The Department is implementing this plan which places a stronger focus on successful prisoner reentry. This involves providing expanded institutional and community-based services and achieving collaborative efforts between the state and community partners to increase prisoner community support such as programs, housing, jobs, etc, which assists with offender re-integration. This approach is aimed at turning former offenders into productive and law-abiding community members. The strategy is built on documented evidence shown to improve reintegration-related outcomes. Reintegration begins upon admission to prison and continues through incarceration, release, community supervision and ultimately the unsupervised and successful reintegration into the community.
The State of Alaska recognizes that the successful reentry of prisoners is a critical component of the State’s public protection and corrections mission. Failure—which often means homelessness, unemployment, returning to or falling into addiction, often a new crime and a new victim, and ultimately re-incarceration—results in a costly waste of public resources and diminished public goodwill. The burden of this failure has a significant impact on the State’s budget, Alaska communities, and those former offenders and their families struggling to succeed in society.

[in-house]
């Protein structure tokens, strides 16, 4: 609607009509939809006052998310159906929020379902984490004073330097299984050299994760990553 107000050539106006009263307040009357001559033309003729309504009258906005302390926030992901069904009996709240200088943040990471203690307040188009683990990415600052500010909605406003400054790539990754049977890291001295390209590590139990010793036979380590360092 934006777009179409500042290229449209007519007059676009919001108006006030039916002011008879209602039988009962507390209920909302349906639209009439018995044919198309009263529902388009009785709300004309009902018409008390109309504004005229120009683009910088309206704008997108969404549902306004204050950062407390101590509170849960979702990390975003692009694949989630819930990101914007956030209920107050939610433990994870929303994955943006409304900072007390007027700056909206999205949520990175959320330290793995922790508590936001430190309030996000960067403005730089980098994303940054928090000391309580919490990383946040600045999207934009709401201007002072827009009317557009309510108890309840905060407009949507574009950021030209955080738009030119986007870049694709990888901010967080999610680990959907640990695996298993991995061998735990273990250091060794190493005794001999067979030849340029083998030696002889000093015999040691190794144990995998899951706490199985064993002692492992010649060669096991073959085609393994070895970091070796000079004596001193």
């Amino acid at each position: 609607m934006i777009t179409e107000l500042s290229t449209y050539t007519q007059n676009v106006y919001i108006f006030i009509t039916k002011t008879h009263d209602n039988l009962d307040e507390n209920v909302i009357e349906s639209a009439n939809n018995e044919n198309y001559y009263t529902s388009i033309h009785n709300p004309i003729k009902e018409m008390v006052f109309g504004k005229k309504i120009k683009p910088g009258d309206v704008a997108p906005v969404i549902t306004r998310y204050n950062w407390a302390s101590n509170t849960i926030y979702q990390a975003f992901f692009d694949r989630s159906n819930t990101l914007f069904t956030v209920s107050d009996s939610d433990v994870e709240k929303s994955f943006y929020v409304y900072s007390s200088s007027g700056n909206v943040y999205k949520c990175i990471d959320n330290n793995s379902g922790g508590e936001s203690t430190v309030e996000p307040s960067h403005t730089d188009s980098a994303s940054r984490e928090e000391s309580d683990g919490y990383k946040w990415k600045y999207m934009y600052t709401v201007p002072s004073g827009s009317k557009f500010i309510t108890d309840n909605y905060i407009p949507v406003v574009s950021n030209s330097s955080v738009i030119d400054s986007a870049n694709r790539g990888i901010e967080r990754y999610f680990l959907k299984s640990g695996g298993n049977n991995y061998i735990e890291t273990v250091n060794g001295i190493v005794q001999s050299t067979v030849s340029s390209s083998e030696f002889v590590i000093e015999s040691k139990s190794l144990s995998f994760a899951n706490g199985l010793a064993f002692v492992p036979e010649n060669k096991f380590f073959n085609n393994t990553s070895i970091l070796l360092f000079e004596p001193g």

The Department will continue its efforts for successful prisoner reentry to reduce criminal recidivism and report new information accordingly.
|A3: Core Service - Reformative Programs|
Target #1: Increase the number of individuals who complete an institutional or community based substance abuse treatment program.
Number of Offenders Completing an Institutional or Community-Based Substance Abuse Treatment Program